Both Minaya’s and Brennan’s works are tangible ways of exploring what the exhibition’s introductory text refers to as “art’s potential in the construction of collective memory in a global era.” Further, both works offer a starting point for action outside of the gallery space. Visitors can take Minaya’s postcards, and Parallax has provided stamps and a mailbox affixed to the gallery wall. In this way, her artistic intervention can keep circulating beyond the exhibition. For many viewers, Brennan’s work in the gallery might be a first exposure to the issue of looted and stolen artwork and may encourage further research. In other iterations of The Goods, Brennan’s work is even more publicly accessible; she presented the images in Austria as public billboards and is currently working on a digital archive to make public the information about how these items circulated.

Maeve Brennan. The Goods. 2018. Installation view as part of Notes for Tomorrow at
Cantor Fitzgerald Gallery and Library at Haverford College, Haverford, 2021. Photo by Lisa
Boughter. Image courtesy of CFG and ICI.

With its multitude of curatorial voices, Notes for Tomorrow poses complex questions for which it does not provide clear, simple answers. Instead, it offers, as the title suggests, notes for a possible future, one that is still in the making and, to some extent, in our collective hands. The works of art are pathways for helping viewers consider questions that might otherwise feel completely overwhelming. What does a decolonized world look like? What kind of political systems do we want to help usher in a new future? What is at stake if we do not learn to better care for the planet and one another?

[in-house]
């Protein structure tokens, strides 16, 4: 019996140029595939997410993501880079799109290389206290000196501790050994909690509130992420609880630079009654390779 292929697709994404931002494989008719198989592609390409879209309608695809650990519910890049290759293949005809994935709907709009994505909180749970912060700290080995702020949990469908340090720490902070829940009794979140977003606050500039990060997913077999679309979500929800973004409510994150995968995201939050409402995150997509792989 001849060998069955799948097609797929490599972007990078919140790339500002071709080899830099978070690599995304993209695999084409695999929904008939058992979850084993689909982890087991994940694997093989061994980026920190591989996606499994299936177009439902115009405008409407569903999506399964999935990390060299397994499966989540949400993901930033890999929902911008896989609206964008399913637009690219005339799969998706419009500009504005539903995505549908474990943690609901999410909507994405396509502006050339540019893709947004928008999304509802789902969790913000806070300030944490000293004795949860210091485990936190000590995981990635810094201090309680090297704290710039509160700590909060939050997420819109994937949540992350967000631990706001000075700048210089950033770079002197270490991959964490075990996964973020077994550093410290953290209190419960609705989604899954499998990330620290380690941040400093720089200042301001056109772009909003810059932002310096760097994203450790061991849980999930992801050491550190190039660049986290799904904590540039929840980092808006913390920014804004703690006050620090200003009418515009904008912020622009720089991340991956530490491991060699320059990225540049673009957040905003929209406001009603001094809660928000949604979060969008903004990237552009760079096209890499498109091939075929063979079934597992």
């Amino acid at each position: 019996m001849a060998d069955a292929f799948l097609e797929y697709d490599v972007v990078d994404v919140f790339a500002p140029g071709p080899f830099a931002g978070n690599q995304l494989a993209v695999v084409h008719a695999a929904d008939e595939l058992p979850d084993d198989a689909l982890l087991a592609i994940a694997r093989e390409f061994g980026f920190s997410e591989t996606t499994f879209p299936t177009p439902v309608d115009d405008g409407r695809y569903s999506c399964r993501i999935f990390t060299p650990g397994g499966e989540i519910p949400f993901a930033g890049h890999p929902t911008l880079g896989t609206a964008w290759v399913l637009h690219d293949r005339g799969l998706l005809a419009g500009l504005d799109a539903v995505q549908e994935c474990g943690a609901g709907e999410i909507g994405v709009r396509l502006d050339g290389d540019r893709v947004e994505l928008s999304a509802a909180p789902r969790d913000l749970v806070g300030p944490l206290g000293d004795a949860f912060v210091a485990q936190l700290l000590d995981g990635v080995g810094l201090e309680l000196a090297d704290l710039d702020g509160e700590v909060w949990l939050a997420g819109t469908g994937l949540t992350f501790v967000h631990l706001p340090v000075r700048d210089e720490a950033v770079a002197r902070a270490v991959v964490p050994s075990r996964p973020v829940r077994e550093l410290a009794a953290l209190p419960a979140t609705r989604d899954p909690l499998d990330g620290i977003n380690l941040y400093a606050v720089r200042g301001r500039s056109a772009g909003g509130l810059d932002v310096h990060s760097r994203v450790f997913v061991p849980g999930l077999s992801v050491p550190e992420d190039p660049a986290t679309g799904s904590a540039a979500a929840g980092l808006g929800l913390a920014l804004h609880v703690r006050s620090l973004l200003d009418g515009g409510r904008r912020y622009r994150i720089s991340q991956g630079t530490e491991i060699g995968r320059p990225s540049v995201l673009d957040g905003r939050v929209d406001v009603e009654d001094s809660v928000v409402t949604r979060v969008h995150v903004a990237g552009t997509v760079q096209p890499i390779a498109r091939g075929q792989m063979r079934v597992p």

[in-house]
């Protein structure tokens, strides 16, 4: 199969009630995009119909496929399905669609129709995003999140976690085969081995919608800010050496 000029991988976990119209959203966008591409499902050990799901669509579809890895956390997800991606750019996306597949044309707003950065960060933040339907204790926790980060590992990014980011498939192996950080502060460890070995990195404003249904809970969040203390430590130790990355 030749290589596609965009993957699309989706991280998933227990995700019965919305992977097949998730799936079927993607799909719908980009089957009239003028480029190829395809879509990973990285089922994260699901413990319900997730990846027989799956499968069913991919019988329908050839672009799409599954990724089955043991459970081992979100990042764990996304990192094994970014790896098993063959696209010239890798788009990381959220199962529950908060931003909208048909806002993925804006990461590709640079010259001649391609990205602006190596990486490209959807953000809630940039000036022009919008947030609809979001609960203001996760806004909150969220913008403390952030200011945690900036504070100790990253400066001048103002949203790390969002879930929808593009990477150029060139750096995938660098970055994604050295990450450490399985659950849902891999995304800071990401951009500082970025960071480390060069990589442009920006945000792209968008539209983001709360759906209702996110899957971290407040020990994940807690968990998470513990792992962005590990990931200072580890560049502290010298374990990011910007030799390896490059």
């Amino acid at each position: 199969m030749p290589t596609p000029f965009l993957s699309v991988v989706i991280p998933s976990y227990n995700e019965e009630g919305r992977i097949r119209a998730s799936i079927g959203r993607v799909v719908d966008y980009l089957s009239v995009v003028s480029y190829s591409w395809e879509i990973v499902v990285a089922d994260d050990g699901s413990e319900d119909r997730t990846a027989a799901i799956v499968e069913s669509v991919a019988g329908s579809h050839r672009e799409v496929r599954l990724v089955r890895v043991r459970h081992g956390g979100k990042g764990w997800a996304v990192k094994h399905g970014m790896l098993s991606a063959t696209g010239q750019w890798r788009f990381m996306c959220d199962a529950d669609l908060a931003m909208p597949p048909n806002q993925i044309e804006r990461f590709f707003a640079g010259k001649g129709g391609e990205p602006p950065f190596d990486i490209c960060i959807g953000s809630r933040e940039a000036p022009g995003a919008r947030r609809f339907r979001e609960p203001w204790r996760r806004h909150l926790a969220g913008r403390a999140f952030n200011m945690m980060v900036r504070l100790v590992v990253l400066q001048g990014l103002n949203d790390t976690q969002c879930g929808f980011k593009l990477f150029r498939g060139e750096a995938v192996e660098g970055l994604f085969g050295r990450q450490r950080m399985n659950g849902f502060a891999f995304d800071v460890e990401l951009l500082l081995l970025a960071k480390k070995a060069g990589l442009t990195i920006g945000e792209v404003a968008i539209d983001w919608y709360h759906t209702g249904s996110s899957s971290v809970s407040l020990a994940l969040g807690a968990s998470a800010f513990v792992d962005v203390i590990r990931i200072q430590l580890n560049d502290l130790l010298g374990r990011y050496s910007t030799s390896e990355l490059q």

Notes for Tomorrow is an exhibition that asks a lot from viewers, but then, don’t we owe it to ourselves and each other to invest time and attention into working toward better futures? I think this exhibition is best viewed in multiple visits, with time to sink into the works, to reflect on them, and to revisit them. My experience of Notes for Tomorrow oscillated between the analytical, the deeply emotional, and the meditative. Much of the work is also profoundly beautiful, demonstrating how aesthetics play a really important role in communicating messages, including political ones. 

The most unpredictable part of any exhibition–really of any artwork–is the viewer’s response. That is especially true in Notes for Tomorrow. More than any other exhibition I have seen in recent memory, this one feels like a truly distinct experience each time, in part because there is simply so much to unpack. What will your experience be? What questions will you discover? What vision of the future will you dream up? Who will you be on the other side of this exhibition? I hope you take the time to find out.